The Hyundai logo is seen outside a Hyundai car dealer in Golden, Colorado, November 3, 2014.
Rick Wilking—Reuters
November 4, 2014 1:32 AM EST

Hyundai and Kia have been slapped with a fine of $100 million, along with carbon credit forfeitures valued at more than $200 million, for understating the carbon emissions of several car models.

Actual figures total about 4.75 million metric tons in excess of the emission levels the two Korean automakers reported to the Environmental Protection Agency (EPA), according to the settlement outlined by officials from the agency and the Department of Justice on Monday.

According to settlement documents, incorrect emissions impacting over 1 million vehicles across multiple models — Hyundai’s Accent, Elantra, Veloster and Santa Fe as well as Kia’s Rio and Soul — are in violation of the U.S. Clean Air Act. The violations, found in the models released in 2012 and 2013, were discovered during a 2012 EPA audit, and both companies restated their fuel economy ratings in November 2012.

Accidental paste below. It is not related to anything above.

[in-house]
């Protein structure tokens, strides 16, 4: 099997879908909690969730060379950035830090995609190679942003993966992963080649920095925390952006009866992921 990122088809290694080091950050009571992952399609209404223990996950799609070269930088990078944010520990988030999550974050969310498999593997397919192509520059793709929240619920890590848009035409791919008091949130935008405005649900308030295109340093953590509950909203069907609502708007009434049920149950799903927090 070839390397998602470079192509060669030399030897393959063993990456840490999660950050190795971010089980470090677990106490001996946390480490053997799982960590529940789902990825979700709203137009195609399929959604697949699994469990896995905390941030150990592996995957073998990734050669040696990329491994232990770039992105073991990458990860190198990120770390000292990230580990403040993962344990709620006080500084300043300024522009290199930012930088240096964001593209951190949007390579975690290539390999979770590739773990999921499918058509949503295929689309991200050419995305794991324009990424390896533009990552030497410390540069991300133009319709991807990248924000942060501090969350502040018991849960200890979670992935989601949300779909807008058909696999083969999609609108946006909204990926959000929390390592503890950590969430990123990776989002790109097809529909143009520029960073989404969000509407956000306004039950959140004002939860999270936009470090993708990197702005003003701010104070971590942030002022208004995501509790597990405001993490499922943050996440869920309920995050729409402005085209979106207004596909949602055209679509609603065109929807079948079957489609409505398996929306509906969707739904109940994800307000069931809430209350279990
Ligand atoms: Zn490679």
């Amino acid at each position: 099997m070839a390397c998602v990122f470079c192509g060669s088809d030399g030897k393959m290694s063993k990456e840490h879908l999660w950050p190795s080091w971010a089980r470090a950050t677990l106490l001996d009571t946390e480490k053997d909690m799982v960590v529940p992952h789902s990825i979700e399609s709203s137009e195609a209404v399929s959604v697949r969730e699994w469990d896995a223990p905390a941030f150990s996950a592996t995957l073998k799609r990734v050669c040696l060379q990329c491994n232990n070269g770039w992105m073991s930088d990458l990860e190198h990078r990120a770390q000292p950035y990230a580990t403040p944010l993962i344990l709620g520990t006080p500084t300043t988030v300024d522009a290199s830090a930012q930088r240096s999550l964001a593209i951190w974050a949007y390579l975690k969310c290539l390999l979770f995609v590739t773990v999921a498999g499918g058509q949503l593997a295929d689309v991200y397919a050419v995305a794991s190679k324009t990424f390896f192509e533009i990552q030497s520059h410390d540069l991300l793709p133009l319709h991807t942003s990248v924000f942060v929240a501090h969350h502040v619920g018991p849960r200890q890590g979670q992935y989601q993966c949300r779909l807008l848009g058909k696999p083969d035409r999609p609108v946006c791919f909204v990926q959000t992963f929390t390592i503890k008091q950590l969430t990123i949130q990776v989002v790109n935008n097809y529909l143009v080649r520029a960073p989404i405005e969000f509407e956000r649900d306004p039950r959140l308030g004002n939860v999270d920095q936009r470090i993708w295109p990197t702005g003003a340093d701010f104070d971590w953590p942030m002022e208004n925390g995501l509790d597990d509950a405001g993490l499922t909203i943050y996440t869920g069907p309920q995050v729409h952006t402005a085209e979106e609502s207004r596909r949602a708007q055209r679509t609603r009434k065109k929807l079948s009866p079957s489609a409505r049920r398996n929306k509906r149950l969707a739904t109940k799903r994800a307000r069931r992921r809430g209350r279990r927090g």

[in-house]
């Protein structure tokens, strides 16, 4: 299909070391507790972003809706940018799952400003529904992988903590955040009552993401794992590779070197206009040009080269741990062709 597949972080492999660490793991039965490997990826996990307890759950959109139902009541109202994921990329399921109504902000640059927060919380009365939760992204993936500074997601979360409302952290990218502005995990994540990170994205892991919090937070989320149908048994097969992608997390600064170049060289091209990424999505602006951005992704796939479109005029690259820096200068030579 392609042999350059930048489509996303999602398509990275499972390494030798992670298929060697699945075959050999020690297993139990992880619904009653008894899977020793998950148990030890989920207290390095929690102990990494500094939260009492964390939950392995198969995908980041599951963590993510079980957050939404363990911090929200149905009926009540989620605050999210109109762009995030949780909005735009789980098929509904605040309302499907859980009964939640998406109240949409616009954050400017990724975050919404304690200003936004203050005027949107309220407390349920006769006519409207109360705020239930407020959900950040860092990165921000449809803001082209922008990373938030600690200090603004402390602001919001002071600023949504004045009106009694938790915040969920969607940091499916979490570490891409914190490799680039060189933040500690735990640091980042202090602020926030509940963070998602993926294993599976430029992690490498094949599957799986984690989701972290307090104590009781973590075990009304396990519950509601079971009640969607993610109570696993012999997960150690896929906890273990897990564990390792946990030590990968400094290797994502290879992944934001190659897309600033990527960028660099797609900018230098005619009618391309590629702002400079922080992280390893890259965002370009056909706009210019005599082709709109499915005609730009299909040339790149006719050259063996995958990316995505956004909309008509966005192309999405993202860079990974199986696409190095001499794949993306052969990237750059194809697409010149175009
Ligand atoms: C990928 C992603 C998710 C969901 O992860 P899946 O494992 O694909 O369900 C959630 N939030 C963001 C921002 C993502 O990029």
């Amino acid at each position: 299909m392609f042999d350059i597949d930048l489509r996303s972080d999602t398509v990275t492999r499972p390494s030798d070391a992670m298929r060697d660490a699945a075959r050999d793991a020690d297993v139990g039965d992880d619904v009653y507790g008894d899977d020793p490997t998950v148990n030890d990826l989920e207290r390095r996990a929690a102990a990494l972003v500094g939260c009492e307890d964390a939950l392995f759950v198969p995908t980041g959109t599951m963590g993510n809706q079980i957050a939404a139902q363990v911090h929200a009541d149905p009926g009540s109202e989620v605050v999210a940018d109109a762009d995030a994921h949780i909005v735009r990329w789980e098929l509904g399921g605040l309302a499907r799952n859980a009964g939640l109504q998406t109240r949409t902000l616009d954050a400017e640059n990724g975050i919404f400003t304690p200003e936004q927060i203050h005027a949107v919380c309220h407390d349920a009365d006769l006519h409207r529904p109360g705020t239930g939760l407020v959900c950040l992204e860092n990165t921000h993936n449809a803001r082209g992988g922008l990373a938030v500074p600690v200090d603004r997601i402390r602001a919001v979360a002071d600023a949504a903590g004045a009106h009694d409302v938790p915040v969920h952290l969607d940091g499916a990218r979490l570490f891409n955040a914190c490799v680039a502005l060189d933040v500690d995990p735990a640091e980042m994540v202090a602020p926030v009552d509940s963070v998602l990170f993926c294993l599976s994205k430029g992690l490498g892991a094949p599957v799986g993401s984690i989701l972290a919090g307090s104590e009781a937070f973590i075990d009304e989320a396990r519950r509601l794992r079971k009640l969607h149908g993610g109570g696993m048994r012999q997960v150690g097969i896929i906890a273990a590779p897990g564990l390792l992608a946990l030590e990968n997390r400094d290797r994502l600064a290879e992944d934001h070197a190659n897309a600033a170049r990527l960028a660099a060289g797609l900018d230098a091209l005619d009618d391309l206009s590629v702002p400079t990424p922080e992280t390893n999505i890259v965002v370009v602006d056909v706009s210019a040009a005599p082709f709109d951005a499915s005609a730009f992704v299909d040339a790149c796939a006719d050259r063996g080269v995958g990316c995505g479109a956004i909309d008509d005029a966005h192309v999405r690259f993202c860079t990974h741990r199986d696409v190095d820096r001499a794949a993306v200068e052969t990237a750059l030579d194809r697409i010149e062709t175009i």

EPA official Gina McCarthy announced the settlement in a joint press conference with U.S. Attorney General Eric Holder, the Washington Post reported. “This settlement upholds the integrity of the nation’s fuel economy and greenhouse-gas programs and supports all Americans who want to save fuel costs and reduce their environmental impact,” McCarthy said.

David Zuchowski, president and CEO of Hyundai Motor America, said in a statement that Hyundai had given the EPA its full cooperation and transparency during the investigation and had reimbursed the affected customers. “We are pleased to put this behind us, and gratified that even with our adjusted fuel economy ratings, Hyundai continues to lead the automotive industry in fuel efficiency and environmental performance” Zuchowski said.

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